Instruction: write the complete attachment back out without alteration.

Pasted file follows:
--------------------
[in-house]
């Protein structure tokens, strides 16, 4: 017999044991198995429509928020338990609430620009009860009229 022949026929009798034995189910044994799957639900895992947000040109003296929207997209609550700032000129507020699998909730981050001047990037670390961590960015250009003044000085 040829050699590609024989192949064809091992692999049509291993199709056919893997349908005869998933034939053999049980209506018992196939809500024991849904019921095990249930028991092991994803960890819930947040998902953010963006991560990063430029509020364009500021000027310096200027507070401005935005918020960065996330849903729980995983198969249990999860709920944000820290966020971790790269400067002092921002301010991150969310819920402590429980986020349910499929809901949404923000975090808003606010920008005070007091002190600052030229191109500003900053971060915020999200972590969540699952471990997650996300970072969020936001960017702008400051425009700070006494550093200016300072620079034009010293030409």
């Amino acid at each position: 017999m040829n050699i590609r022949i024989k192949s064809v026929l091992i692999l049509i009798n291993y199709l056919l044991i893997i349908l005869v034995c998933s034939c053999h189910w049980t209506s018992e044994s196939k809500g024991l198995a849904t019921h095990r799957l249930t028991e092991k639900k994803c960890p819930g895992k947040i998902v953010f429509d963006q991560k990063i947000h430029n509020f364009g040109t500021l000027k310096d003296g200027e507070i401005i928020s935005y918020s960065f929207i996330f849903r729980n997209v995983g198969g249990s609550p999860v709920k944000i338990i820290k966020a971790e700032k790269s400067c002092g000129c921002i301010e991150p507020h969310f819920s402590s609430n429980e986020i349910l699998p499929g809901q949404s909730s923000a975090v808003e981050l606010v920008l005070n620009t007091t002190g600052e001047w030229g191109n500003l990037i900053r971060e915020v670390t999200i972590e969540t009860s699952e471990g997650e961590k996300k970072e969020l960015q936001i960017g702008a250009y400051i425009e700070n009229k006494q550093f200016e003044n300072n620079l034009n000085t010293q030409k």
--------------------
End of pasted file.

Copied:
[in-house]
């Protein structure tokens, strides 16, 4: 017999044991198995429509928020338990609430620009009860009229 022949026929009798034995189910044994799957639900895992947000040109003296929207997209609550700032000129507020699998909730981050001047990037670390961590960015250009003044000085 040829050699590609024989192949064809091992692999049509291993199709056919893997349908005869998933034939053999049980209506018992196939809500024991849904019921095990249930028991092991994803960890819930947040998902953010963006991560990063430029509020364009500021000027310096200027507070401005935005918020960065996330849903729980995983198969249990999860709920944000820290966020971790790269400067002092921002301010991150969310819920402590429980986020349910499929809901949404923000975090808003606010920008005070007091002190600052030229191109500003900053971060915020999200972590969540699952471990997650996300970072969020936001960017702008400051425009700070006494550093200016300072620079034009010293030409």
């Amino acid at each position: 017999m040829n050699i590609r022949i024989k192949s064809v026929l091992i692999l049509i009798n291993y199709l056919l044991i893997i349908l005869v034995c998933s034939c053999h189910w049980t209506s018992e044994s196939k809500g024991l198995a849904t019921h095990r799957l249930t028991e092991k639900k994803c960890p819930g895992k947040i998902v953010f429509d963006q991560k990063i947000h430029n509020f364009g040109t500021l000027k310096d003296g200027e507070i401005i928020s935005y918020s960065f929207i996330f849903r729980n997209v995983g198969g249990s609550p999860v709920k944000i338990i820290k966020a971790e700032k790269s400067c002092g000129c921002i301010e991150p507020h969310f819920s402590s609430n429980e986020i349910l699998p499929g809901q949404s909730s923000a975090v808003e981050l606010v920008l005070n620009t007091t002190g600052e001047w030229g191109n500003l990037i900053r971060e915020v670390t999200i972590e969540t009860s699952e471990g997650e961590k996300k970072e969020l960015q936001i960017g702008a250009y400051i425009e700070n009229k006494q550093f200016e003044n300072n620079l034009n000085t010293q030409k």